What other standards or programs are complimentary or competitive with ISO 50001?

There are several voluntary approaches in the U.S. that organizations including, manufacturers, commercial buildings and institutions, can use to improve their energy management. At the federal level, the EPA’s ENERGY STAR™ for Industry and the DOE’s Better Buildings, Better Plants and Superior Energy Performance (SEP™) are the principal energy efficiency programs. SEP is the only one that requires certification to ISO 50001, while ENERGY STAR uses a set of Energy Management guidelines that includes most of the ISO 50001 requirements. The primary difference is that the ENERGY STAR Energy Management guidelines are not accredited by the American National Standards Institute (ANSI), while SEP is ANSI accredited. Therefore, an organization could implement the Energy Management guidelines and get most of the benefits of ISO 50001, but they will not be certified. Companies and organizations in the U.S. that wish full implementation and certification to ISO 50001 need to participate in SEP.

The Better Buildings, Better Plants (“Better Plants”) is the DOE primary voluntary program that is designed to engage industrial companies at the enterprise level in energy efficiency. Better Plants encourages the use and eventual certification to ISO 50001, but does not require ISO 50001 certification. The other main difference between SEP and Better plants is the scope of commitment. Companies participating in Better Plants must make a corporate commitment across multiple manufacturing facilities while SEP applies to individual facilities (an enterprise-wide version of SEP is currently under development). Better Plants participants must demonstrate their commitment to saving energy by signing a pledge to reduce energy intensity by 25% over ten years from the year they begin participation. Since 2010 more than 120 companies having nearly 1,800 plants have signed up to be Better Plants “partners.”

Superior Energy Performance (SEP™) aims to certify individual manufacturing facilities for improvements in energy performance that have already been achieved (retrospective), and verified by a third-party SEP Verification Body.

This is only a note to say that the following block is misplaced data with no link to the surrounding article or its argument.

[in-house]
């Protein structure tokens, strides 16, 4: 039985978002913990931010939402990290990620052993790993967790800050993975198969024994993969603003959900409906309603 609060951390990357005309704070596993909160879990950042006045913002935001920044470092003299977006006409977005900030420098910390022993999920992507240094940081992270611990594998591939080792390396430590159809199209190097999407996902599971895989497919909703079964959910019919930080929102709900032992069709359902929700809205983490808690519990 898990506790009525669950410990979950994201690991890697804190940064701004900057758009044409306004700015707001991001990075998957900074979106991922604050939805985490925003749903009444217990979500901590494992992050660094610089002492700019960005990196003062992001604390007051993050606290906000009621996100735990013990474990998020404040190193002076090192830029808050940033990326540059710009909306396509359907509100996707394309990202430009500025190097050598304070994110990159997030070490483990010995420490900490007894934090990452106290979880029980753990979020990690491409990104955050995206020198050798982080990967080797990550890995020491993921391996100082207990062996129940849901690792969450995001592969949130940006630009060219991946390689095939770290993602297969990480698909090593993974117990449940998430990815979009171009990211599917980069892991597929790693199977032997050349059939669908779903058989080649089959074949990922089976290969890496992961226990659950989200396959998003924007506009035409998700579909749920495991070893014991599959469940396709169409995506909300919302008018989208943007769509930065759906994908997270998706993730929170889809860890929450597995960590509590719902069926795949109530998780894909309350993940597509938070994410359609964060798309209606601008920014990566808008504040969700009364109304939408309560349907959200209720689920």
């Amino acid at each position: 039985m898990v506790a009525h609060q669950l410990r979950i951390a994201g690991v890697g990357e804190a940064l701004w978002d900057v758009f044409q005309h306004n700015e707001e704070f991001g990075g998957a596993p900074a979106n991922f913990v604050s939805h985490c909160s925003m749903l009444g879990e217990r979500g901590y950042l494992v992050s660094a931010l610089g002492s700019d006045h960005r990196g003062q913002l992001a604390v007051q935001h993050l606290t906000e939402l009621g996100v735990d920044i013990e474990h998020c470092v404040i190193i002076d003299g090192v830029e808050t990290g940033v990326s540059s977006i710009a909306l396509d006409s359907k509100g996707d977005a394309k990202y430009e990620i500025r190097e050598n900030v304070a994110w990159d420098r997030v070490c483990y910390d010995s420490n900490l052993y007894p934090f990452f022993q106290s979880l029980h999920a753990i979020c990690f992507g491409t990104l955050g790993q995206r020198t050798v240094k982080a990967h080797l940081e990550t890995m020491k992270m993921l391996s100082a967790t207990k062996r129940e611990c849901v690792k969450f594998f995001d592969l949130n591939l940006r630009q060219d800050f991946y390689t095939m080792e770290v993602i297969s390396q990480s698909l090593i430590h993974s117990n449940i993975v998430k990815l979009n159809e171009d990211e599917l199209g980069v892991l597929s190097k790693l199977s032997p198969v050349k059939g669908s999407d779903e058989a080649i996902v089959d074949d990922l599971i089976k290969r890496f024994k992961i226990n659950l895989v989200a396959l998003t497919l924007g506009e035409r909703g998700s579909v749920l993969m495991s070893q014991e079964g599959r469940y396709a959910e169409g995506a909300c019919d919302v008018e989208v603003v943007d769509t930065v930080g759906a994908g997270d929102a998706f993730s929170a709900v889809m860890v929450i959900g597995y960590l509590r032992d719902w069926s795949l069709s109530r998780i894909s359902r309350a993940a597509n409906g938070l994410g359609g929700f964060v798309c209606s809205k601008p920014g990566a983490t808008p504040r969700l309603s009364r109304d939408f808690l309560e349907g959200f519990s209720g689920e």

Many companies are already participating in both SEP and Better Plants, with some Better Plants partners implementation of SEP in some plants. In addition, some Better Plants partners are participating in the pilot phase of the enterprise-wide version of SEP, which involves electric and gas utilities to help cost-share implementation and certification costs. The Better Plants program provides structure to companies’ corporate energy management programs and can assist and motivate facilities to implement the SEP program. Companies participating in Better Plants receive technical assistance from DOE to implement energy efficiency and receive national recognition from DOE for their accomplishments. SEP provides a method for Better Plants partner facilities to accelerate their energy savings and achieve their corporate pledge goal. SEP also provides added rigor to verifying energy performance improvement at the facility level.

Also at the national level, is the US Green Building Council’s (USGBC) Leadership in Energy Efficient Design (LEED) standard. The LEED standard was designed to foster energy efficient design of commercial and institutional buildings by incorporating energy efficiency standards for the building envelope and appliances. More recently, the USGBC has begun developing an industrial plant design process that could enable manufacturers to certify new or expanded plants to an industrial LEED energy efficiency standard. The LEED industrial standard and programs using ISO 50001 or ISO 50001 principles complement each other but they have separate requirements and outcomes. Recently, USGBC has entered into discussion with DOE to see if an ISO 50001/SEP component can be incorporated into the developing LEED industrial standard.